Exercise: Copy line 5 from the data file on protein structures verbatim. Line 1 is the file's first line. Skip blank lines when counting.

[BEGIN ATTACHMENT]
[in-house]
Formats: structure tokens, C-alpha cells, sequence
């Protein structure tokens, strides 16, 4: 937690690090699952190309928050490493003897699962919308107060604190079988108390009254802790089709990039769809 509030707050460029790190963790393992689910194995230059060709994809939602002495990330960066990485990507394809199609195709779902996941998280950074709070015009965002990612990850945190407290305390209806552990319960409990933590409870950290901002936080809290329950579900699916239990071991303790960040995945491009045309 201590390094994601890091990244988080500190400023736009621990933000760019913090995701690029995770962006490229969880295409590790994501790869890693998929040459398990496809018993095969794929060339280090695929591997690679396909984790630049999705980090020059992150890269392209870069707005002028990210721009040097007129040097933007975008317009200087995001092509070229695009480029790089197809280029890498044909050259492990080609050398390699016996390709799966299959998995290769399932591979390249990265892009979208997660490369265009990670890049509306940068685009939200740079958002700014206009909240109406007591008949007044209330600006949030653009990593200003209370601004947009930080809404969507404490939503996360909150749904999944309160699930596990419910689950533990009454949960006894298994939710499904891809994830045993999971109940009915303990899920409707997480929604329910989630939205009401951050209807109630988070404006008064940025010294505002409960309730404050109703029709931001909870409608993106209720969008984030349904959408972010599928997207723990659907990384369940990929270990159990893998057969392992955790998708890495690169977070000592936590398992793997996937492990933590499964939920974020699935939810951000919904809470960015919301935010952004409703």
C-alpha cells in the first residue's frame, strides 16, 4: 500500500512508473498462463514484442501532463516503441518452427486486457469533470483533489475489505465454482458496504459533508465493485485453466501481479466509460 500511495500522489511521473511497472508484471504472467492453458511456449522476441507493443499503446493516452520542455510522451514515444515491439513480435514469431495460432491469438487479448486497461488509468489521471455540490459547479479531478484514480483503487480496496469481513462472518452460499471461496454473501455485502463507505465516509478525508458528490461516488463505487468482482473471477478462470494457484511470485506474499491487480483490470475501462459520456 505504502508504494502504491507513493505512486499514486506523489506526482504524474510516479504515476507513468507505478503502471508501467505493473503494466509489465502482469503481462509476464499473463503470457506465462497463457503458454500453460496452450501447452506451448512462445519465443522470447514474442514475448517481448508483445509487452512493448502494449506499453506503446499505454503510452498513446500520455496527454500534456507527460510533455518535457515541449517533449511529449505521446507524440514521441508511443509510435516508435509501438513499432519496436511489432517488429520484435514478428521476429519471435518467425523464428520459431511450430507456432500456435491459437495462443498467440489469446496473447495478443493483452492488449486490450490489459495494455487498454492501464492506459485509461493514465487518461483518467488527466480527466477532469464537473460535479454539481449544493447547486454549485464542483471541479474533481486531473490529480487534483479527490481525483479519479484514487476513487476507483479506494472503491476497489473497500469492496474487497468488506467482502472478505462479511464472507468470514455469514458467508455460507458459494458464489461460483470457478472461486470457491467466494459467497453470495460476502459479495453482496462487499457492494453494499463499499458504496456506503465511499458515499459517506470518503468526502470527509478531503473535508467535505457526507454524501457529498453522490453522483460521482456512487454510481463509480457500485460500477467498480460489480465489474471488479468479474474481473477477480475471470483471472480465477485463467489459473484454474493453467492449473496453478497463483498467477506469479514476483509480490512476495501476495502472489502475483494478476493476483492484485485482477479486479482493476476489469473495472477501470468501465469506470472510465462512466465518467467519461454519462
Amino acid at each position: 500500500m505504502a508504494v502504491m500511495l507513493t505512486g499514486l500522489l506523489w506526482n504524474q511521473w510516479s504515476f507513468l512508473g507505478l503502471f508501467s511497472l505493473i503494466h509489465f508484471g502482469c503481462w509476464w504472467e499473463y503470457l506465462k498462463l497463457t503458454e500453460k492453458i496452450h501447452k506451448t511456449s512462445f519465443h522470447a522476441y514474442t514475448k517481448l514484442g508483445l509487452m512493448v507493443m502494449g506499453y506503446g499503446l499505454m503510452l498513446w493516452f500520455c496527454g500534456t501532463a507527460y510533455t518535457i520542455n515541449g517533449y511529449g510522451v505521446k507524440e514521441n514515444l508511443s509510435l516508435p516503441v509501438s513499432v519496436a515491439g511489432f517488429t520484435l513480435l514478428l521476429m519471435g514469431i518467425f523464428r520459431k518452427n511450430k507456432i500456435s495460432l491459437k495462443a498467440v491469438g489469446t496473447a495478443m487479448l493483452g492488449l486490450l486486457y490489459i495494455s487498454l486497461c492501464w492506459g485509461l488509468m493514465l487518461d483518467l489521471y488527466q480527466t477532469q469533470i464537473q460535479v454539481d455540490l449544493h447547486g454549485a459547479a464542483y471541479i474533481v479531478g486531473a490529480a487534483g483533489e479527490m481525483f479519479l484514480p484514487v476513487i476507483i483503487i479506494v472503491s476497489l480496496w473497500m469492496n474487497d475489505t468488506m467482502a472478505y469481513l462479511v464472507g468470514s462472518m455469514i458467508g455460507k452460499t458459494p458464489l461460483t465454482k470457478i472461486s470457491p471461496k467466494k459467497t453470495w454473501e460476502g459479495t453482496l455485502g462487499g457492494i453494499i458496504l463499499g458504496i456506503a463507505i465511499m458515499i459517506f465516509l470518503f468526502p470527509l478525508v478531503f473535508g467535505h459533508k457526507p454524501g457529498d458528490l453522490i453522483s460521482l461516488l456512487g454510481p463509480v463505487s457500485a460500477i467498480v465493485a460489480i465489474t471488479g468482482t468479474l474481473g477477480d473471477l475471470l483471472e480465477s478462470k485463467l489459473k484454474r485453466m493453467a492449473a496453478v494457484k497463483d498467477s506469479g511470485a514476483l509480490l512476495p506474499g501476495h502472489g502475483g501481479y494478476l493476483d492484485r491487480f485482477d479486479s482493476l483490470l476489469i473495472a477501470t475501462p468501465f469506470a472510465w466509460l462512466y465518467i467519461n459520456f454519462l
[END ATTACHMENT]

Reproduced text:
Amino acid at each position: 500500500m505504502a508504494v502504491m500511495l507513493t505512486g499514486l500522489l506523489w506526482n504524474q511521473w510516479s504515476f507513468l512508473g507505478l503502471f508501467s511497472l505493473i503494466h509489465f508484471g502482469c503481462w509476464w504472467e499473463y503470457l506465462k498462463l497463457t503458454e500453460k492453458i496452450h501447452k506451448t511456449s512462445f519465443h522470447a522476441y514474442t514475448k517481448l514484442g508483445l509487452m512493448v507493443m502494449g506499453y506503446g499503446l499505454m503510452l498513446w493516452f500520455c496527454g500534456t501532463a507527460y510533455t518535457i520542455n515541449g517533449y511529449g510522451v505521446k507524440e514521441n514515444l508511443s509510435l516508435p516503441v509501438s513499432v519496436a515491439g511489432f517488429t520484435l513480435l514478428l521476429m519471435g514469431i518467425f523464428r520459431k518452427n511450430k507456432i500456435s495460432l491459437k495462443a498467440v491469438g489469446t496473447a495478443m487479448l493483452g492488449l486490450l486486457y490489459i495494455s487498454l486497461c492501464w492506459g485509461l488509468m493514465l487518461d483518467l489521471y488527466q480527466t477532469q469533470i464537473q460535479v454539481d455540490l449544493h447547486g454549485a459547479a464542483y471541479i474533481v479531478g486531473a490529480a487534483g483533489e479527490m481525483f479519479l484514480p484514487v476513487i476507483i483503487i479506494v472503491s476497489l480496496w473497500m469492496n474487497d475489505t468488506m467482502a472478505y469481513l462479511v464472507g468470514s462472518m455469514i458467508g455460507k452460499t458459494p458464489l461460483t465454482k470457478i472461486s470457491p471461496k467466494k459467497t453470495w454473501e460476502g459479495t453482496l455485502g462487499g457492494i453494499i458496504l463499499g458504496i456506503a463507505i465511499m458515499i459517506f465516509l470518503f468526502p470527509l478525508v478531503f473535508g467535505h459533508k457526507p454524501g457529498d458528490l453522490i453522483s460521482l461516488l456512487g454510481p463509480v463505487s457500485a460500477i467498480v465493485a460489480i465489474t471488479g468482482t468479474l474481473g477477480d473471477l475471470l483471472e480465477s478462470k485463467l489459473k484454474r485453466m493453467a492449473a496453478v494457484k497463483d498467477s506469479g511470485a514476483l509480490l512476495p506474499g501476495h502472489g502475483g501481479y494478476l493476483d492484485r491487480f485482477d479486479s482493476l483490470l476489469i473495472a477501470t475501462p468501465f469506470a472510465w466509460l462512466y465518467i467519461n459520456f454519462l